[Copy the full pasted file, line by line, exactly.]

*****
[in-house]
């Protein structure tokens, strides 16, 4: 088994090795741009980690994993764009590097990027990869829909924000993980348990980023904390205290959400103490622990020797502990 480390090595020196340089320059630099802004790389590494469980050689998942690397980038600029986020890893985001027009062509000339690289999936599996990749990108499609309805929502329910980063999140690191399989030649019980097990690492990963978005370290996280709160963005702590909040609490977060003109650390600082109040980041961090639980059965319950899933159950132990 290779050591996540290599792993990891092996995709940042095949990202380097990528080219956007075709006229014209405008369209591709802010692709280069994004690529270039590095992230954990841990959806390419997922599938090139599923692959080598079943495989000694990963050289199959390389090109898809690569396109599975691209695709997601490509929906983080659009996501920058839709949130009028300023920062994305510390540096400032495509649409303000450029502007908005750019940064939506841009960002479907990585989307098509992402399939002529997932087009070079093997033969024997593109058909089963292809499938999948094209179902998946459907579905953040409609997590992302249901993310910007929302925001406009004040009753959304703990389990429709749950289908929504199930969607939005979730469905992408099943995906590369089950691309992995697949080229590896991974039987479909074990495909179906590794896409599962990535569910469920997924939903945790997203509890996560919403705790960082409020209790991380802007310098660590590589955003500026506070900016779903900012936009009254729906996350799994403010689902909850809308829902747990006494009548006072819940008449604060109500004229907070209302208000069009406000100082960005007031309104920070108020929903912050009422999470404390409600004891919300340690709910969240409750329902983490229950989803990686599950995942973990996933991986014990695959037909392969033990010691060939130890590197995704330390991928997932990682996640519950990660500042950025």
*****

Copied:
[in-house]
């Protein structure tokens, strides 16, 4: 088994090795741009980690994993764009590097990027990869829909924000993980348990980023904390205290959400103490622990020797502990 480390090595020196340089320059630099802004790389590494469980050689998942690397980038600029986020890893985001027009062509000339690289999936599996990749990108499609309805929502329910980063999140690191399989030649019980097990690492990963978005370290996280709160963005702590909040609490977060003109650390600082109040980041961090639980059965319950899933159950132990 290779050591996540290599792993990891092996995709940042095949990202380097990528080219956007075709006229014209405008369209591709802010692709280069994004690529270039590095992230954990841990959806390419997922599938090139599923692959080598079943495989000694990963050289199959390389090109898809690569396109599975691209695709997601490509929906983080659009996501920058839709949130009028300023920062994305510390540096400032495509649409303000450029502007908005750019940064939506841009960002479907990585989307098509992402399939002529997932087009070079093997033969024997593109058909089963292809499938999948094209179902998946459907579905953040409609997590992302249901993310910007929302925001406009004040009753959304703990389990429709749950289908929504199930969607939005979730469905992408099943995906590369089950691309992995697949080229590896991974039987479909074990495909179906590794896409599962990535569910469920997924939903945790997203509890996560919403705790960082409020209790991380802007310098660590590589955003500026506070900016779903900012936009009254729906996350799994403010689902909850809308829902747990006494009548006072819940008449604060109500004229907070209302208000069009406000100082960005007031309104920070108020929903912050009422999470404390409600004891919300340690709910969240409750329902983490229950989803990686599950995942973990996933991986014990695959037909392969033990010691060939130890590197995704330390991928997932990682996640519950990660500042950025």